Nikon recently announced that it is collaborating with Nissin and Profoto on speedlights and studio lights. Is this an admission of the not-so-secret reality that lighting products are actually quite cheap?
Introduced in 2015, the SB-5000 tops the listings and has some mouth-watering specifications: i-TTL, high-speed sync, wireless radio control, 34 guide number, fan cooling, and 24-200mm zoom range (expandable to 14mm with the diffusion panel). This makes it the pinnacle of Nikon’s Creative Lighting System (CLS) and their first flash to offer radio wireless through the newly introduced Advanced Wireless System.
The SB-700 came in as a premium product back in 2010 and included i-TTL, internal zoom, master/slave in the CLS, and a 28 guide number.
The SB-500 still offers the i-TTL but there is a lower 24 guide number and a fixed beam spread; introduced in 2014 it brings i-TTL in at a lower price point in a compact body along with an LED for close video work.
You can’t fault Nikon on the specifications for what is now quite a slimmed-down range. This brings us back to the news announcement; what’s unusual is that Nikon isn’t exactly known for opening up to third-party suppliers. For example, you don’t see vast swathes of non-OEM lenses because of the difficulty in having to reverse engineer the mount in order to support the camera, which is why manufacturers have needed to have deep pockets, plenty of time, and guaranteed sales to do this.
The same is true of the strobe market, so to see Nikon partner with not one but two lighting companies is eye-opening. Nissin, a Japanese manufacturer, specializes in the portable strobe, while Profoto of Sweden, has a range of studio lights and light shaping products. Both are known for their premium products at non-OEM prices. The latter in itself has never been a problem for the likes of Nikon and Canon; make your own product, sell the heck out of it to brand buyers, and make a healthy profit.
So what’s Nikon’s problem? First and foremost, this announcement suggests that the company does not sell many strobes. This is an economic problem for a product that has limited reach and Nikon’s solution is a simple one: stop selling them. Of course, this doesn’t exactly promote buy-in to an all-encompassing professional Z-System, hence the strategic partnership with quality third-party manufacturers. However, this begs the question as to why strobes aren’t selling in the quantities that Nikon believes it needs to achieve.
I think there are potentially five reasons why this might be the case.
Firstly, there are far fewer cameras being sold today than for the best part of twenty years. Fewer cameras is fewer system photographers and so fewer strobes. As much as Nikon would like them to be, strobes are not big-ticket items and, unlike lenses, many photographers will only buy one.
Secondly, of that diminishing pool of photographers with system cameras, there are increasing numbers who now shoot natural light because ISO performance is so good. That simply wasn’t an option in the film days. If it was a dark day or you had a wedding reception to shoot, you had no choice other than to break out the strobe. Now you can just crank up the ISO.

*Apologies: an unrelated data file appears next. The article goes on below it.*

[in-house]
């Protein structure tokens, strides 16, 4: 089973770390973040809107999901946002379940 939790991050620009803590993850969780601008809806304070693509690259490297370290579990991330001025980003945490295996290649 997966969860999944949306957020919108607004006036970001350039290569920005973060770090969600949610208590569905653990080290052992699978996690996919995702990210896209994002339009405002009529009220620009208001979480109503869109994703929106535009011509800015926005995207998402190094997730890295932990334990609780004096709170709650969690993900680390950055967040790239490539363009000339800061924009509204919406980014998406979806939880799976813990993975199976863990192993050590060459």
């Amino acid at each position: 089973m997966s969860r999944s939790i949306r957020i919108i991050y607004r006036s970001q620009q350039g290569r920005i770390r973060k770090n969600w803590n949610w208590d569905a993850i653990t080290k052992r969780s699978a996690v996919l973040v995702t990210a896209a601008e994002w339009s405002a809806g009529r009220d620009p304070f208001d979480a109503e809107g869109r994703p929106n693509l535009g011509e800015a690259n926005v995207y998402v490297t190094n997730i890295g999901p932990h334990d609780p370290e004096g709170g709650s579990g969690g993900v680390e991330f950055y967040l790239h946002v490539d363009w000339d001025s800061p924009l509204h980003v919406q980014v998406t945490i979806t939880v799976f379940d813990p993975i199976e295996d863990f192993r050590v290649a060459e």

Thirdly, technical innovation seems to have stalled over the last decade. Sure we have had Canon’s Speedlite 470-EX AI with motorized head, as well as Nikon’s cooling system on the SB-5000. These are hardly pushing the boundaries of creative lighting and, arguably, the seismic shift is coming from constant LED lights.
Linked to this has been Nikon’s manifest reluctance to move to a radio wireless triggering system. The SB-5000 was the first model that included radio control as part of Nikon’s AWS; that was released in 2015. What’s astonishing is that the FlashWizard, the pre-cursor to the Pocket Wizard, first appeared in the late 1980s. I know I’ve cursed line-of-sight optical triggers when objects were in the way or other lights interfered with them.
Why so long, Nikon?
This obviously leads on to the fourth point that there are now many third-party manufacturers competing directly with the OEMs and, more importantly, their products are increasingly refined. In the same way that we see competing manufacturers for lenses in both top tier (such as Sigma and Tamron) and budget (such as Viltrox or Samyang) sectors, so the same has happened with lighting. There is Nissin and Profoto, who are joined by the likes of Yongnuo and Viltrox.
This naturally leads on to the last point and the elephant in the room. Price. The price tag for the SB-5000 is $600, along with $330 for the SB-700, and $250 for the SB-500. Let’s compare that to the Yongnuo YN685: iTTL, high speed sync, 20-200mm zoom, radio RC, and a 60 guide number. And the price? $112.
It’s not just Yongnuo; Godox offer the TT685N (AKA the Flashpoint Zoom TTL R2) with similar specifications for $99.
It, therefore, seems that the market for lighting products is likely to be contracting in the same way that the camera market is, but unlike cameras, there is significant competition from low-value vendors and not much to differentiate premium products. In short, Nikon can’t justify the price and may well be shifting limited inventory.
We haven’t seen any intimation that Canon is about to jettison its lighting products and this perhaps reflects the relative fortunes of each company. In fact, as part of Nikon’s recovery plan, it has been actively divesting itself of production capacity and superfluous products such as the 1 System. Its lighting range would potentially appear to be the latest casualty as it focuses its Imaging Division on camera bodies and lenses for the Z-System.
Moving forward, Nikon’s sole focus has been to make Imaging at least profit neutral, and anything that deflects its resources from advancing the Z-System would appear to be in the firing line.
Image credits: Header pennies photo licensed from Depositphotos